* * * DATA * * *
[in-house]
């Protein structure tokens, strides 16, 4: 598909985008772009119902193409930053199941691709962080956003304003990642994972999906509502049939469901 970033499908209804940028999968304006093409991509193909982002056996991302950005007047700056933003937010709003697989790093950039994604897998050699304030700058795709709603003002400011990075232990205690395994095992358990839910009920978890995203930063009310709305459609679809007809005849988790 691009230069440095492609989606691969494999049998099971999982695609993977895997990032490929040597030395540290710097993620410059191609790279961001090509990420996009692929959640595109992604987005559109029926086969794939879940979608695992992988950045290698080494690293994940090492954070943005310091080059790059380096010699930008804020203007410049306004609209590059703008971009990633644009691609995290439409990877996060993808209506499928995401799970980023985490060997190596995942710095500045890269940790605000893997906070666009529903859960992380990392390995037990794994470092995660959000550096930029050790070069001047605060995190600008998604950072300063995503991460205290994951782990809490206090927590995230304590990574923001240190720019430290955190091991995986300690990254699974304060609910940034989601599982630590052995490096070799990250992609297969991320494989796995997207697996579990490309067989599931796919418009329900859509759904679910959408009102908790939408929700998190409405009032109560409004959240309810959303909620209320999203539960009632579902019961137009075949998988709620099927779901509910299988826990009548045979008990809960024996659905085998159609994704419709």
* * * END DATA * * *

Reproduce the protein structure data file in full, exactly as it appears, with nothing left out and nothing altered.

[in-house]
């Protein structure tokens, strides 16, 4: 598909985008772009119902193409930053199941691709962080956003304003990642994972999906509502049939469901 970033499908209804940028999968304006093409991509193909982002056996991302950005007047700056933003937010709003697989790093950039994604897998050699304030700058795709709603003002400011990075232990205690395994095992358990839910009920978890995203930063009310709305459609679809007809005849988790 691009230069440095492609989606691969494999049998099971999982695609993977895997990032490929040597030395540290710097993620410059191609790279961001090509990420996009692929959640595109992604987005559109029926086969794939879940979608695992992988950045290698080494690293994940090492954070943005310091080059790059380096010699930008804020203007410049306004609209590059703008971009990633644009691609995290439409990877996060993808209506499928995401799970980023985490060997190596995942710095500045890269940790605000893997906070666009529903859960992380990392390995037990794994470092995660959000550096930029050790070069001047605060995190600008998604950072300063995503991460205290994951782990809490206090927590995230304590990574923001240190720019430290955190091991995986300690990254699974304060609910940034989601599982630590052995490096070799990250992609297969991320494989796995997207697996579990490309067989599931796919418009329900859509759904679910959408009102908790939408929700998190409405009032109560409004959240309810959303909620209320999203539960009632579902019961137009075949998988709620099927779901509910299988826990009548045979008990809960024996659905085998159609994704419709």